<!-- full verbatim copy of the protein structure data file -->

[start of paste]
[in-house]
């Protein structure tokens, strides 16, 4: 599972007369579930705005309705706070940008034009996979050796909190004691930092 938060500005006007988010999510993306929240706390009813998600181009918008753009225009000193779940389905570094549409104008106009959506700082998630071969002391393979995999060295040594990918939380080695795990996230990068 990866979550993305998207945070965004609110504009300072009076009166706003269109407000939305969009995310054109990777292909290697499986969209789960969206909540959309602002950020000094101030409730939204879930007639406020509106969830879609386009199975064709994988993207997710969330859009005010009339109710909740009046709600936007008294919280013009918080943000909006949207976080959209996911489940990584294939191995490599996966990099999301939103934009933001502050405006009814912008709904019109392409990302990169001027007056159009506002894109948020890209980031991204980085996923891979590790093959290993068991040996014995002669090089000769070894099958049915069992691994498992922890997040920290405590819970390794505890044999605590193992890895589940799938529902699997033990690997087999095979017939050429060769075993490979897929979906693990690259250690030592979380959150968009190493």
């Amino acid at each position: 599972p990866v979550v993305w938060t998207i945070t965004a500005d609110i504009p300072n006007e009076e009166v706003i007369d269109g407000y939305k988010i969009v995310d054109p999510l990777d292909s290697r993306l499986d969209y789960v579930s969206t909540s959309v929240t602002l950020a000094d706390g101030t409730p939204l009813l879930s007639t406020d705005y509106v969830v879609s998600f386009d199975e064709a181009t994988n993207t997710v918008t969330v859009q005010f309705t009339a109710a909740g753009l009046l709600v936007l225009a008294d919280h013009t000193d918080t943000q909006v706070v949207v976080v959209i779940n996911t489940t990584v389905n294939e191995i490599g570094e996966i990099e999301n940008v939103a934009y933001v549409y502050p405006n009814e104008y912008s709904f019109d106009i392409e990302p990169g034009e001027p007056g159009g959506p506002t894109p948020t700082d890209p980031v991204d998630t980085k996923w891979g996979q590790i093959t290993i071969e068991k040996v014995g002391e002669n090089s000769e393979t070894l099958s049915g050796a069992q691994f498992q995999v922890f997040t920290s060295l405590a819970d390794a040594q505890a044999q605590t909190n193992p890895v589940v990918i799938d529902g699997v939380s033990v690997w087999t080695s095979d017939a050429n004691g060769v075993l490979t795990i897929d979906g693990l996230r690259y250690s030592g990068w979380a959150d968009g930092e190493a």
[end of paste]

[in-house]
């Protein structure tokens, strides 16, 4: 599972007369579930705005309705706070940008034009996979050796909190004691930092 938060500005006007988010999510993306929240706390009813998600181009918008753009225009000193779940389905570094549409104008106009959506700082998630071969002391393979995999060295040594990918939380080695795990996230990068 990866979550993305998207945070965004609110504009300072009076009166706003269109407000939305969009995310054109990777292909290697499986969209789960969206909540959309602002950020000094101030409730939204879930007639406020509106969830879609386009199975064709994988993207997710969330859009005010009339109710909740009046709600936007008294919280013009918080943000909006949207976080959209996911489940990584294939191995490599996966990099999301939103934009933001502050405006009814912008709904019109392409990302990169001027007056159009506002894109948020890209980031991204980085996923891979590790093959290993068991040996014995002669090089000769070894099958049915069992691994498992922890997040920290405590819970390794505890044999605590193992890895589940799938529902699997033990690997087999095979017939050429060769075993490979897929979906693990690259250690030592979380959150968009190493």
């Amino acid at each position: 599972p990866v979550v993305w938060t998207i945070t965004a500005d609110i504009p300072n006007e009076e009166v706003i007369d269109g407000y939305k988010i969009v995310d054109p999510l990777d292909s290697r993306l499986d969209y789960v579930s969206t909540s959309v929240t602002l950020a000094d706390g101030t409730p939204l009813l879930s007639t406020d705005y509106v969830v879609s998600f386009d199975e064709a181009t994988n993207t997710v918008t969330v859009q005010f309705t009339a109710a909740g753009l009046l709600v936007l225009a008294d919280h013009t000193d918080t943000q909006v706070v949207v976080v959209i779940n996911t489940t990584v389905n294939e191995i490599g570094e996966i990099e999301n940008v939103a934009y933001v549409y502050p405006n009814e104008y912008s709904f019109d106009i392409e990302p990169g034009e001027p007056g159009g959506p506002t894109p948020t700082d890209p980031v991204d998630t980085k996923w891979g996979q590790i093959t290993i071969e068991k040996v014995g002391e002669n090089s000769e393979t070894l099958s049915g050796a069992q691994f498992q995999v922890f997040t920290s060295l405590a819970d390794a040594q505890a044999q605590t909190n193992p890895v589940v990918i799938d529902g699997v939380s033990v690997w087999t080695s095979d017939a050429n004691g060769v075993l490979t795990i897929d979906g693990l996230r690259y250690s030592g990068w979380a959150d968009g930092e190493a």